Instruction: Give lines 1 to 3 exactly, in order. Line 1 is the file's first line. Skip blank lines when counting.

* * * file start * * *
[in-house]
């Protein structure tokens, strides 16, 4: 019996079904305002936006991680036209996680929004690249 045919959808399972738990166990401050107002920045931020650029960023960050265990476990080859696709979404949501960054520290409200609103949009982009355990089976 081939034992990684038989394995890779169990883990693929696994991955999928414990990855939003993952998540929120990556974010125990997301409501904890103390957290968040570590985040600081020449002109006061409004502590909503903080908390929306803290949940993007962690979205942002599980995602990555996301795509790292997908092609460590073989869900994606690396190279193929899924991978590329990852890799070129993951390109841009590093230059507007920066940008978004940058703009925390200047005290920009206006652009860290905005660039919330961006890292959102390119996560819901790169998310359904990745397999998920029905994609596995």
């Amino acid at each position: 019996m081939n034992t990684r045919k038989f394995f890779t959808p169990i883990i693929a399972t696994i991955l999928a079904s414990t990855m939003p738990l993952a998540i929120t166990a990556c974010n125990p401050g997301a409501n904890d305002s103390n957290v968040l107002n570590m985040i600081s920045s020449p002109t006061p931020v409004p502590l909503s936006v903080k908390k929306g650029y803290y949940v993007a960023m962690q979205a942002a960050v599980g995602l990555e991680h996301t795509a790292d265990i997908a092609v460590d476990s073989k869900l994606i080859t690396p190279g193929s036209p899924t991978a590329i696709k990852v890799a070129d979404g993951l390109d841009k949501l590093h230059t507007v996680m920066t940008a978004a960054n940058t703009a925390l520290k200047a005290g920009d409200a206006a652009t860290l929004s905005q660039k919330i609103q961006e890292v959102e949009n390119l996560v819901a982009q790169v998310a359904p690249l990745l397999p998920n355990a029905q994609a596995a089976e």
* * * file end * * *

[in-house]
């Protein structure tokens, strides 16, 4: 019996079904305002936006991680036209996680929004690249 045919959808399972738990166990401050107002920045931020650029960023960050265990476990080859696709979404949501960054520290409200609103949009982009355990089976 081939034992990684038989394995890779169990883990693929696994991955999928414990990855939003993952998540929120990556974010125990997301409501904890103390957290968040570590985040600081020449002109006061409004502590909503903080908390929306803290949940993007962690979205942002599980995602990555996301795509790292997908092609460590073989869900994606690396190279193929899924991978590329990852890799070129993951390109841009590093230059507007920066940008978004940058703009925390200047005290920009206006652009860290905005660039919330961006890292959102390119996560819901790169998310359904990745397999998920029905994609596995």
């Amino acid at each position: 019996m081939n034992t990684r045919k038989f394995f890779t959808p169990i883990i693929a399972t696994i991955l999928a079904s414990t990855m939003p738990l993952a998540i929120t166990a990556c974010n125990p401050g997301a409501n904890d305002s103390n957290v968040l107002n570590m985040i600081s920045s020449p002109t006061p931020v409004p502590l909503s936006v903080k908390k929306g650029y803290y949940v993007a960023m962690q979205a942002a960050v599980g995602l990555e991680h996301t795509a790292d265990i997908a092609v460590d476990s073989k869900l994606i080859t690396p190279g193929s036209p899924t991978a590329i696709k990852v890799a070129d979404g993951l390109d841009k949501l590093h230059t507007v996680m920066t940008a978004a960054n940058t703009a925390l520290k200047a005290g920009d409200a206006a652009t860290l929004s905005q660039k919330i609103q961006e890292v959102e949009n390119l996560v819901a982009q790169v998310a359904p690249l990745l397999p998920n355990a029905q994609a596995a089976e």